Brilliant, vivid colours are not to everybody’s taste, but some people live technicolor, dynamic lives and appear to have larger than life personalities. For those opera stars fuchsia pink and scarlet seemed the natural choice.
A little bit of scorching colour doesn’t do the rest of us any harm during a grey, miserable January – so I give you pics of Peacock Wave Pink (no longer with me as this silk scarf was left at the Stage Door).
The enduring appeal of the peacock display of colours recently caught my attention and prompted me to venture into a so-called forbidden combination. I think I first heard my Nanna declare ‘Blue and green should never be seen’, when I was a child.
How ridiculous, obviously nobody told the peacocks. And, when you think about it blue and green has been a popular and classic combination for centuries!
Dragonflies also come along in blue and green combinations providing even more inspiration if you find that splendid peacock not enough.
Since the shock of the financial crisis and a general reappraisal of ‘values’ there has been a move to revisiting some older traditions. People are interested in buying locally, knowing the maker and trusting in the small scale. Perhaps these sentiments, together with the Internet connecting artisans working in the same field though geographically remote, are factors that have contributed to a mini revival in the idea of the Guild.
Guilds, whether merchant or craft, were an essential aspect of European medieval life. They were the groups of organised craftsmen or merchants who collectively provided assistance for their members as well as setting standards for trading or production within their profession. There is evidence of guild activity from as early as the 12th century, and from the 13th to the early 18th centuries guilds wielded significant economic and civic power in their communities.
A guild could represent one or more trade sometimes named for their profession such as Carpenters’ Guild or sometimes named after a saint such as the most powerful merchant guild in Norwich, the Guild of St George.
In 1388 in England King Richard II required all guilds to record their membership details and activities. The returns for Norwich showed there were 19 guilds including the Dyers’, Weavers’, Fullers’, Mercers’, Drapers’ and Merchants’ guilds. By 1444 the Norwich based Worsted Weavers’ Guild was so influential they gained the power to regulate the woollen cloth industry throughout East Anglia.
Nowadays there are a couple of active textiles guilds in the Norwich area. They are the Broderers’ Guild at the Cathedral and the Eastern Region of the Embroiderers’ Guild. Although they are interested in maintaining craft standards they no longer wield commercial power or support their members with alms or perform Mystery Plays, but nevertheless they continue working within the handmade and craft traditions. I, myself, have recently joined the Guild of Silk Painters.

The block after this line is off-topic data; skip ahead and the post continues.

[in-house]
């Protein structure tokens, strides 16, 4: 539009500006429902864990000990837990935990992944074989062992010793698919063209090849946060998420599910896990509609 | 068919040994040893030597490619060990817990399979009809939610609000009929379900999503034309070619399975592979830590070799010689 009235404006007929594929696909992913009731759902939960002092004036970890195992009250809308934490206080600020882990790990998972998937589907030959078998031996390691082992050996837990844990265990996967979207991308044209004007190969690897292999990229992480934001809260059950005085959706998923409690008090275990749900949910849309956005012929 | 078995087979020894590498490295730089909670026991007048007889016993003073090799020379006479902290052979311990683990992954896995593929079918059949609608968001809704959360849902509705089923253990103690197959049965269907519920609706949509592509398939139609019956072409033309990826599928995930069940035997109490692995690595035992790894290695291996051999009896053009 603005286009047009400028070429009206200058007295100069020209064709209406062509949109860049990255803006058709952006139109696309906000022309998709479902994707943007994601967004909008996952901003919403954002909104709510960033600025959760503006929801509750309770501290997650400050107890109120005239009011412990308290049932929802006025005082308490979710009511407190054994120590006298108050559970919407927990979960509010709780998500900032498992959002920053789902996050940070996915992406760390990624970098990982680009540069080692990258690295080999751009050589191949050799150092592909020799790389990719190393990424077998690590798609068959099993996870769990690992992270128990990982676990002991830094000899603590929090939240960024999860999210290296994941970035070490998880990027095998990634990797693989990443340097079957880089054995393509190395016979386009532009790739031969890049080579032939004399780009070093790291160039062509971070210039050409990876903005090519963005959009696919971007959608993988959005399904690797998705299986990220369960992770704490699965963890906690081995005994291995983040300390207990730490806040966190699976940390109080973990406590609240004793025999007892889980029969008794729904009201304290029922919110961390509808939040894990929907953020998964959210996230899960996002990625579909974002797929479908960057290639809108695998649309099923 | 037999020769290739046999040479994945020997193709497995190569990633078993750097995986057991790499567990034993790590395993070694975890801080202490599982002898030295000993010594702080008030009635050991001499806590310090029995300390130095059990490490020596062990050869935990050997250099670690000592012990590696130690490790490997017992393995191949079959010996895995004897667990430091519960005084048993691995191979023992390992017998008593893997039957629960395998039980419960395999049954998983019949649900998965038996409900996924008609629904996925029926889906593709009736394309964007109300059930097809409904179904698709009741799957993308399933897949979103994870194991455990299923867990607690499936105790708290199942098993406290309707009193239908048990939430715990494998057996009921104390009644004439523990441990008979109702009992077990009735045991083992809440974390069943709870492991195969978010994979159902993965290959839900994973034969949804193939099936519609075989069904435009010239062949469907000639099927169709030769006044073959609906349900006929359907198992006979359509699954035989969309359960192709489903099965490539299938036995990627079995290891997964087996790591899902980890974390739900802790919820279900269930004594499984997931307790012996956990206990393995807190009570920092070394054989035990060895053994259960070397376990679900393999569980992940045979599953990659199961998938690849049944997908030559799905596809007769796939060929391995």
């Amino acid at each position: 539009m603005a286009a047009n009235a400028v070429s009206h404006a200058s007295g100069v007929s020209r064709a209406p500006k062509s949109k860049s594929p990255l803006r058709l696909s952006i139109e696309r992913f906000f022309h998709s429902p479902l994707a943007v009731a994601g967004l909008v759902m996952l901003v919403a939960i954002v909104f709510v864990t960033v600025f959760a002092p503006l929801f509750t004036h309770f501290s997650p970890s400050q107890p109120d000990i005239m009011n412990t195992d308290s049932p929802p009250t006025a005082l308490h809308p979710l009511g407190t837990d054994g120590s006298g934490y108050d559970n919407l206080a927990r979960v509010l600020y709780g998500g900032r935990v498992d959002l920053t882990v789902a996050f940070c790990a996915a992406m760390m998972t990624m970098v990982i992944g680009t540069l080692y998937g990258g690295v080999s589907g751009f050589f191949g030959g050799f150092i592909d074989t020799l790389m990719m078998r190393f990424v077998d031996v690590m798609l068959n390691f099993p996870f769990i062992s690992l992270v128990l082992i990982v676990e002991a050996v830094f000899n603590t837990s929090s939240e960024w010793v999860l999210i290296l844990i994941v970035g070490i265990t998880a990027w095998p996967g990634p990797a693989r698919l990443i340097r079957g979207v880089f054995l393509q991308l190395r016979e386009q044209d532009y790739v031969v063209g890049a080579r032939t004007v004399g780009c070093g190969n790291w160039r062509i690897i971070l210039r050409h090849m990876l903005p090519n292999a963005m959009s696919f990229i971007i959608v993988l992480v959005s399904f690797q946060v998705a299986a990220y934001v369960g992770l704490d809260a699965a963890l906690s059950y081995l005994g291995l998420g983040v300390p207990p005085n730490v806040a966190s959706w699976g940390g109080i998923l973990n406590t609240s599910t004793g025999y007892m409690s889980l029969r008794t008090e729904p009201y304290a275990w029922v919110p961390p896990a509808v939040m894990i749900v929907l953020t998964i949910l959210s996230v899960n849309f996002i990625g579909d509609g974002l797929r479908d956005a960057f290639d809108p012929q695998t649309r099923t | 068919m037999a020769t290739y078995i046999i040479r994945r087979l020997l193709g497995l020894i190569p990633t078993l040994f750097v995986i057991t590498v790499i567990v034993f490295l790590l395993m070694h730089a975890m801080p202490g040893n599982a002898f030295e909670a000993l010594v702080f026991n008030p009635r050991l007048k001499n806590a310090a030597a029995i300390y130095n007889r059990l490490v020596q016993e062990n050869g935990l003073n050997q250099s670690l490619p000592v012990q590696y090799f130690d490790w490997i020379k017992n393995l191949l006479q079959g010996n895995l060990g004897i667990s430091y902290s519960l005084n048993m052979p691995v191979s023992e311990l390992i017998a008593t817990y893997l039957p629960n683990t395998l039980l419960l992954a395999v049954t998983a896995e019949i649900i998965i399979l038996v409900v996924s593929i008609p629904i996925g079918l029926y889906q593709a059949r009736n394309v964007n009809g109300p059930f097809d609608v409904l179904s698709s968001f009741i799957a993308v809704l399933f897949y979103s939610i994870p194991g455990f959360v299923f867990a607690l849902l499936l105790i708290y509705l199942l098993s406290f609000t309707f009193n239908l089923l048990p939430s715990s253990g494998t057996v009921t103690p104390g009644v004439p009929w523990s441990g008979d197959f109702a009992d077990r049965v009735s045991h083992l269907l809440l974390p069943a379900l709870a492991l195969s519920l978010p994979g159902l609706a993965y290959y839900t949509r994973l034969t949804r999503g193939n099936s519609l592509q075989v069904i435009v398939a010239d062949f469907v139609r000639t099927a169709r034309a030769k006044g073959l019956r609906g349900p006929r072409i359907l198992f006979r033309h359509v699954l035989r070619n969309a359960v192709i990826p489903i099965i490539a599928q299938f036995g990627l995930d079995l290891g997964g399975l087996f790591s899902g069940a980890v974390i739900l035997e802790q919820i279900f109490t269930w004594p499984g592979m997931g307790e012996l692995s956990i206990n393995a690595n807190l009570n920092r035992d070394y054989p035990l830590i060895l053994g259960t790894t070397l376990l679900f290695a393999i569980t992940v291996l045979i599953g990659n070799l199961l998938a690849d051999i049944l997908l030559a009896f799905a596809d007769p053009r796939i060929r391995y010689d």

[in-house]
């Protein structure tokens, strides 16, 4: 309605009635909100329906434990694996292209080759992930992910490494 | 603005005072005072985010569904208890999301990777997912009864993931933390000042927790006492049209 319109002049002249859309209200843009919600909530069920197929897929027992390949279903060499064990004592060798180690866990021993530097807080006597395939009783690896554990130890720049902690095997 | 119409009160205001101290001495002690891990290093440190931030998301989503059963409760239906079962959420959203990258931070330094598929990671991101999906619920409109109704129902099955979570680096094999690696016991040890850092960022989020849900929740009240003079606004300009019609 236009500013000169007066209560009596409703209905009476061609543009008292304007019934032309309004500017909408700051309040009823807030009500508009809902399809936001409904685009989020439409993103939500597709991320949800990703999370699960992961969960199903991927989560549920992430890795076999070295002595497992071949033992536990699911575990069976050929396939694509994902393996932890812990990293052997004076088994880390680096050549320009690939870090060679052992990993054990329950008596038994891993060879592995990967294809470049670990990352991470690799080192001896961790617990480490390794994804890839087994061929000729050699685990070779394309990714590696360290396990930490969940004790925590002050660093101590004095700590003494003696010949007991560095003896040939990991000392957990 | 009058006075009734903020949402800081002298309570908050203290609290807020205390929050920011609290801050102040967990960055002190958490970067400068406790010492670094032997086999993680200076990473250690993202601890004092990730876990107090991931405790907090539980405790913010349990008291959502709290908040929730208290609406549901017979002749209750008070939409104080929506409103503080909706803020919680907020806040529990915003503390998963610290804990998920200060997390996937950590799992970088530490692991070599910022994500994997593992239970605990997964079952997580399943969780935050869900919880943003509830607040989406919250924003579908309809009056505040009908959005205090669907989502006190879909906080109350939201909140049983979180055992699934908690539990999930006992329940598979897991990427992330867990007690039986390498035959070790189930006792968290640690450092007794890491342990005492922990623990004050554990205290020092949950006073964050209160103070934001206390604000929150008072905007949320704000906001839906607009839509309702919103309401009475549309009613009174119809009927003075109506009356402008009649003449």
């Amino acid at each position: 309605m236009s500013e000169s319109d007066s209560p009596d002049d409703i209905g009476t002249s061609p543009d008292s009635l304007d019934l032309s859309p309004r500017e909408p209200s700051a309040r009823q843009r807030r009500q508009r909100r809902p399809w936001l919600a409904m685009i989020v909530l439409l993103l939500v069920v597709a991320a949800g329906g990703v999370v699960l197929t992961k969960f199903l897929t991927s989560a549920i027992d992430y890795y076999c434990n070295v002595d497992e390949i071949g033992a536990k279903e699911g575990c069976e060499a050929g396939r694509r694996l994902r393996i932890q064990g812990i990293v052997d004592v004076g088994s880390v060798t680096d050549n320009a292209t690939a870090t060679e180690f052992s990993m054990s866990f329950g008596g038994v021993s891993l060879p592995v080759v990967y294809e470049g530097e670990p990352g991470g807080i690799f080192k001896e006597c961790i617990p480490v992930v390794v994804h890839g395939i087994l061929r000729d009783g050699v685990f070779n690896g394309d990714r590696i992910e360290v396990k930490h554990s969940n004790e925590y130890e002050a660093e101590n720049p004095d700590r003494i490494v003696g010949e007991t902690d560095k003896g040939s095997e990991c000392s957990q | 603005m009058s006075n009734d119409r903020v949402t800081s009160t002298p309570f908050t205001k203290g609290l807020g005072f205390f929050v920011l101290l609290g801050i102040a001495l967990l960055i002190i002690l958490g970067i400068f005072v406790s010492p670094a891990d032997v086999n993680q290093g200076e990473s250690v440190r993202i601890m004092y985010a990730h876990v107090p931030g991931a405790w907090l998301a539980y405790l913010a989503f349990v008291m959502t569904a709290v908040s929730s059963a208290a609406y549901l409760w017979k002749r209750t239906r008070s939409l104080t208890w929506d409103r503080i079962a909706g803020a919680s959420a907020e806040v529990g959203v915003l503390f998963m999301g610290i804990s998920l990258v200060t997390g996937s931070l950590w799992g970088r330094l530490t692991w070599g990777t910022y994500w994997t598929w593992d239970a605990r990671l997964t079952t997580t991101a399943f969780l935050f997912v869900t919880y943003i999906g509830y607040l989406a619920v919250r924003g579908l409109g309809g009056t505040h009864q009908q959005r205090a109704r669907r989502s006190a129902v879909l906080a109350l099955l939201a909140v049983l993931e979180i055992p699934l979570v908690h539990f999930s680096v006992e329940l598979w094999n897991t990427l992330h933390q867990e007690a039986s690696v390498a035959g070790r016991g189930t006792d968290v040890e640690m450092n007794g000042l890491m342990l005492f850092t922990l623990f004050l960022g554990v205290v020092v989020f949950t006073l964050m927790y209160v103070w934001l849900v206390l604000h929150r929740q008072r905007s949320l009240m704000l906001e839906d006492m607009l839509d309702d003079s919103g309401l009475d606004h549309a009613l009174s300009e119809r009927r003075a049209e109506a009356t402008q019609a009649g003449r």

Last month I went to an exhibition being held at the Brunei Gallery, SOAS, the University of London. It was called ‘The Everlasting Flame: Zoroastrianism in History and Imagination’. I was interested in seeing artefacts associated with Zoroastrianism across the centuries from its beginnings in ancient Persia. I first discovered this religion when writing about the visual environment of Late Antiquity looking at the Roman cult of Mithras and early Christian imagery. Light, fire and the light from a flame was of significance for followers of both religions during this period. Fire symbolised purity and there appeared to be a link to Persian Zoroastrianism.
Zoroastrianism is considered to be probably the world’s oldest monotheistic religion originating from the ancient tribes of Iran over 3500 years ago. Central to the Zoroastrian belief system is that there is only one creator God and at the heart of the religious rituals is fire. Fire, the everlasting flame, represents God’s light or God’s wisdom. There is evidence of the Zoroastrian presence in the Bible. In Christianity, the Three Wise Men from the East who bring gold, frankincense and myrrh to the infant Jesus, are sometimes depicted in Persian dress, and they are described as ‘Magi’, a Persian word for a Zoroastrian priest.
It was a fascinating exhibition with at its core a small fire temple consisting of an inner sanctum and out prayer room. Rooms within rooms and a hierarchy of space is an idea repeated in many sacred spaces and I was reminded of a visit I made to the ancient Egyptian Temple of Edfu.
Of course I’m interested in cloth and the display of 18th and 19th century Parsi textiles caught my attention. The Parsi are Zoroastrians who live in modern day India. The exquisite embroidery and the beautiful designs show the variety of symbols that have been incorporated into the more recent interpretations of Zoroastrianism. This is the first time I’ve come across the notion of the ‘sacred fungus’ which according to the accompanying museum labels is a Chinese belief dating back over 4000 years.
Readers and collectors of Chinese porcelain will be familiar with the motif, the symbol of longevity, as seen on Chinese ceramics.
Centre sacred fungus symbol.
Chinese porcelain sacred fungus motif round the underside of the plate.
The specific fungus, is the lingzhi mushroom (Ganoderma lucidum), and is commonly used in Chinese herbal medicine. This Chinese motif became incorporated into Zoroastrian culture and was embroidered onto Parsi clothing especially smocks (jhabla) worn by children to ward off evil. It is intriguing to see a motif worked in different media, but retain an essence of its original meaning.
It is strange how in our 24 hours a day wired and connected world we can not truly escape nature’s deep, slow rhythms. This November I’ve been working on some scarves in a range of colours I thought I’d chosen as I’d seen this pleasing combination from the Canadian Interior Designer Jane Hall of Jane Hall Designs.
As I have mentioned before, when I’m painting I often listen to an audiobook and for a couple of weeks I’ve been listening to ‘Wolf Hall’ by Hilary Mantel. She has a superb historical imagination and a descriptive writing style that evokes a sense of place without being overdone. As I was busy preparing my autumn colours I heard this phrase from Wolf Hall
“wearing their fallen fruit silks of mulberry, gold and plum”